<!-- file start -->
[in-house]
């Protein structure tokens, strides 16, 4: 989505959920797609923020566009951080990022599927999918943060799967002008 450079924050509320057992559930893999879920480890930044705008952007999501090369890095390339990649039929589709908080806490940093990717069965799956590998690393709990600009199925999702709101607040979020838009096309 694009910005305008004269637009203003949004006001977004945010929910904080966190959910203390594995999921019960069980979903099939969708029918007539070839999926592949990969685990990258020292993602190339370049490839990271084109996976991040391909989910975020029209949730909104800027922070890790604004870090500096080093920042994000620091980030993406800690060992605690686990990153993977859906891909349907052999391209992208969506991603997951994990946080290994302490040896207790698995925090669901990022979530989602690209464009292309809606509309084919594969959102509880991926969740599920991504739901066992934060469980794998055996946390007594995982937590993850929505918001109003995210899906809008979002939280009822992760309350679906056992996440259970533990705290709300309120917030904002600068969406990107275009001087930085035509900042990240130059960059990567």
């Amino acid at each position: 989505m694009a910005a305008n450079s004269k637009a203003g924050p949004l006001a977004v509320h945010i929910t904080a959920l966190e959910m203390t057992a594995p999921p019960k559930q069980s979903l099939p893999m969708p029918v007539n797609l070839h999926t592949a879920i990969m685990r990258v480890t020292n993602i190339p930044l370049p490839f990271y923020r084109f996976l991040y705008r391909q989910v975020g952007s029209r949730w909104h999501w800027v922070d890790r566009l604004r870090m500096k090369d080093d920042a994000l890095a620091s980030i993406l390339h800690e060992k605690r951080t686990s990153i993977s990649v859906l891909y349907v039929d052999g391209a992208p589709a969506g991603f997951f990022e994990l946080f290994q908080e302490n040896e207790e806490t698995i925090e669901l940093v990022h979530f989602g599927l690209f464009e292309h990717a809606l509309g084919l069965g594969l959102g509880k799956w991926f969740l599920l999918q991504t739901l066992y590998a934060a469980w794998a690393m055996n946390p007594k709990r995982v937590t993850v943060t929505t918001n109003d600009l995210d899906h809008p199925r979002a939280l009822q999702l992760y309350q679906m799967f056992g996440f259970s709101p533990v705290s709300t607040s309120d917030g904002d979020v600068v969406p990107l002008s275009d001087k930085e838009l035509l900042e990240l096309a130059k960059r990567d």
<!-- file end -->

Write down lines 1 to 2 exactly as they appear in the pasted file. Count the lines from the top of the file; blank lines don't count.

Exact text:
[in-house]
């Protein structure tokens, strides 16, 4: 989505959920797609923020566009951080990022599927999918943060799967002008 450079924050509320057992559930893999879920480890930044705008952007999501090369890095390339990649039929589709908080806490940093990717069965799956590998690393709990600009199925999702709101607040979020838009096309 694009910005305008004269637009203003949004006001977004945010929910904080966190959910203390594995999921019960069980979903099939969708029918007539070839999926592949990969685990990258020292993602190339370049490839990271084109996976991040391909989910975020029209949730909104800027922070890790604004870090500096080093920042994000620091980030993406800690060992605690686990990153993977859906891909349907052999391209992208969506991603997951994990946080290994302490040896207790698995925090669901990022979530989602690209464009292309809606509309084919594969959102509880991926969740599920991504739901066992934060469980794998055996946390007594995982937590993850929505918001109003995210899906809008979002939280009822992760309350679906056992996440259970533990705290709300309120917030904002600068969406990107275009001087930085035509900042990240130059960059990567």